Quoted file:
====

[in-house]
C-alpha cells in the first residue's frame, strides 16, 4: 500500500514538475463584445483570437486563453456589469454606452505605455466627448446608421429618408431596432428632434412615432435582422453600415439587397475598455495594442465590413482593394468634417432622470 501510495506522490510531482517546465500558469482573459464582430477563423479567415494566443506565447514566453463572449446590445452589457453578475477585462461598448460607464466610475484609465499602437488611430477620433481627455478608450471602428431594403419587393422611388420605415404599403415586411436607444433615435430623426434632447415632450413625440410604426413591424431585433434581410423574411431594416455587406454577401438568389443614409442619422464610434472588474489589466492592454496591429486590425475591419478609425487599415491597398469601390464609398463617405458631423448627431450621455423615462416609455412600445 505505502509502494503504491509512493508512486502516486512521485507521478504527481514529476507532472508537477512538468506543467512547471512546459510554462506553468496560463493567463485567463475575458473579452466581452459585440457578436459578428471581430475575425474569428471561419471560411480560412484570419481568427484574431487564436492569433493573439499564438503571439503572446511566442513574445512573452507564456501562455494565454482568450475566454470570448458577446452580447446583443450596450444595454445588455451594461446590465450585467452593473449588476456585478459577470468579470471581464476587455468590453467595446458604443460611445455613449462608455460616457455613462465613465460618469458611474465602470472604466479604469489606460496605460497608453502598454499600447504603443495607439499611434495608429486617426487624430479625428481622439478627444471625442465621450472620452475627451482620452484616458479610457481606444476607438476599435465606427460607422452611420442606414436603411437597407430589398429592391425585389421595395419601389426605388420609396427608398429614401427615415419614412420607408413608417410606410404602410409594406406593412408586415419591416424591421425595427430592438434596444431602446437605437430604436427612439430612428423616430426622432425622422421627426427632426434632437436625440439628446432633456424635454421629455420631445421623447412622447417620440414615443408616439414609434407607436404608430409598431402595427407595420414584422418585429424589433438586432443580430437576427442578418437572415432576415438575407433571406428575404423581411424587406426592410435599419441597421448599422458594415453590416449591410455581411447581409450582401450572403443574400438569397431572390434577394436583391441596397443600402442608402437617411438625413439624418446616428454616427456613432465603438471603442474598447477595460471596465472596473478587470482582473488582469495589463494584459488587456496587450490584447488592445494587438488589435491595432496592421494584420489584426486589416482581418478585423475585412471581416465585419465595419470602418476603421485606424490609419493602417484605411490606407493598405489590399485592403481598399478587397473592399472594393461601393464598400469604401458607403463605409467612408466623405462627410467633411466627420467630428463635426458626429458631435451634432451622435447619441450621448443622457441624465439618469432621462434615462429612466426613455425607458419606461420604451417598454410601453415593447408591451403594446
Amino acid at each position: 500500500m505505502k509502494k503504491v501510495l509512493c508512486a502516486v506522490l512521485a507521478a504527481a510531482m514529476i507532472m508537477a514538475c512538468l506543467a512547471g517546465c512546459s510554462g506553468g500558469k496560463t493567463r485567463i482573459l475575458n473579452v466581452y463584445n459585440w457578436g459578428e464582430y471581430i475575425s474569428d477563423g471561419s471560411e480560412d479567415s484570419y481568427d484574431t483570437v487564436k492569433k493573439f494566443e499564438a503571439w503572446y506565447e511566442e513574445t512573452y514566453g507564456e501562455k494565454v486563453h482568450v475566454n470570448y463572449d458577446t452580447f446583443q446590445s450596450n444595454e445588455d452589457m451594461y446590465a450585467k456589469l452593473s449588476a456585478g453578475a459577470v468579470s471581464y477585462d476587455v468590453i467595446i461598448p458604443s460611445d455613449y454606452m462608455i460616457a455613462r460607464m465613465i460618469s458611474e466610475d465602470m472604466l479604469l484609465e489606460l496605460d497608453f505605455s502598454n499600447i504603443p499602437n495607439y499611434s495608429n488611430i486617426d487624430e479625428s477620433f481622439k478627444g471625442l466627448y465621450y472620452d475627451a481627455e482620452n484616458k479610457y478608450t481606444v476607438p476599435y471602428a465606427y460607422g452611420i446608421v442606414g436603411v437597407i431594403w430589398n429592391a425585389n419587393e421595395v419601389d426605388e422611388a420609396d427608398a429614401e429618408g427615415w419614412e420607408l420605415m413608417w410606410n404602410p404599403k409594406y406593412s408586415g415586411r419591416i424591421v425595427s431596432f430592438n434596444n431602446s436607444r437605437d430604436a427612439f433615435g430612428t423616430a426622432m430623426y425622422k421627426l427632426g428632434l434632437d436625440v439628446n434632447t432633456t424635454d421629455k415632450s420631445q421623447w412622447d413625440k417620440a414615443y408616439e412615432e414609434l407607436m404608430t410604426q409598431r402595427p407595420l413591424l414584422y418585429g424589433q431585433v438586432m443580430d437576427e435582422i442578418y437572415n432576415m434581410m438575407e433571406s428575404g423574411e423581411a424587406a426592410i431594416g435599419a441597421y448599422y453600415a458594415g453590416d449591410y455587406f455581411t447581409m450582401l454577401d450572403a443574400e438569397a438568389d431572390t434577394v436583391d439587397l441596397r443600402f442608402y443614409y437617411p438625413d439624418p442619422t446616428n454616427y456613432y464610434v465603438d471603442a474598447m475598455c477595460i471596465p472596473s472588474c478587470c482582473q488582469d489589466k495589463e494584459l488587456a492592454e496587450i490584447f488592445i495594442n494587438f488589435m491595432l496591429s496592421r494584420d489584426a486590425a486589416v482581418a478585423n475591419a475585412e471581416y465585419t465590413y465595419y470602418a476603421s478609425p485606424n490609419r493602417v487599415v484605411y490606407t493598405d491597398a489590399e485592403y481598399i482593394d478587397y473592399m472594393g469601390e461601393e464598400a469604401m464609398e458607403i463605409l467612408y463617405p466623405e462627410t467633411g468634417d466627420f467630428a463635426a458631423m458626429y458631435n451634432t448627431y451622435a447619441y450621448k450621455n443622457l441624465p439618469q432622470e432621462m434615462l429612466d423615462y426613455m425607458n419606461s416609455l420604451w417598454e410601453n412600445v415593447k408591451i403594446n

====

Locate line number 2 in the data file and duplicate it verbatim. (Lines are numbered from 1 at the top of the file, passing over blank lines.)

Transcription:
C-alpha cells in the first residue's frame, strides 16, 4: 500500500514538475463584445483570437486563453456589469454606452505605455466627448446608421429618408431596432428632434412615432435582422453600415439587397475598455495594442465590413482593394468634417432622470 501510495506522490510531482517546465500558469482573459464582430477563423479567415494566443506565447514566453463572449446590445452589457453578475477585462461598448460607464466610475484609465499602437488611430477620433481627455478608450471602428431594403419587393422611388420605415404599403415586411436607444433615435430623426434632447415632450413625440410604426413591424431585433434581410423574411431594416455587406454577401438568389443614409442619422464610434472588474489589466492592454496591429486590425475591419478609425487599415491597398469601390464609398463617405458631423448627431450621455423615462416609455412600445 505505502509502494503504491509512493508512486502516486512521485507521478504527481514529476507532472508537477512538468506543467512547471512546459510554462506553468496560463493567463485567463475575458473579452466581452459585440457578436459578428471581430475575425474569428471561419471560411480560412484570419481568427484574431487564436492569433493573439499564438503571439503572446511566442513574445512573452507564456501562455494565454482568450475566454470570448458577446452580447446583443450596450444595454445588455451594461446590465450585467452593473449588476456585478459577470468579470471581464476587455468590453467595446458604443460611445455613449462608455460616457455613462465613465460618469458611474465602470472604466479604469489606460496605460497608453502598454499600447504603443495607439499611434495608429486617426487624430479625428481622439478627444471625442465621450472620452475627451482620452484616458479610457481606444476607438476599435465606427460607422452611420442606414436603411437597407430589398429592391425585389421595395419601389426605388420609396427608398429614401427615415419614412420607408413608417410606410404602410409594406406593412408586415419591416424591421425595427430592438434596444431602446437605437430604436427612439430612428423616430426622432425622422421627426427632426434632437436625440439628446432633456424635454421629455420631445421623447412622447417620440414615443408616439414609434407607436404608430409598431402595427407595420414584422418585429424589433438586432443580430437576427442578418437572415432576415438575407433571406428575404423581411424587406426592410435599419441597421448599422458594415453590416449591410455581411447581409450582401450572403443574400438569397431572390434577394436583391441596397443600402442608402437617411438625413439624418446616428454616427456613432465603438471603442474598447477595460471596465472596473478587470482582473488582469495589463494584459488587456496587450490584447488592445494587438488589435491595432496592421494584420489584426486589416482581418478585423475585412471581416465585419465595419470602418476603421485606424490609419493602417484605411490606407493598405489590399485592403481598399478587397473592399472594393461601393464598400469604401458607403463605409467612408466623405462627410467633411466627420467630428463635426458626429458631435451634432451622435447619441450621448443622457441624465439618469432621462434615462429612466426613455425607458419606461420604451417598454410601453415593447408591451403594446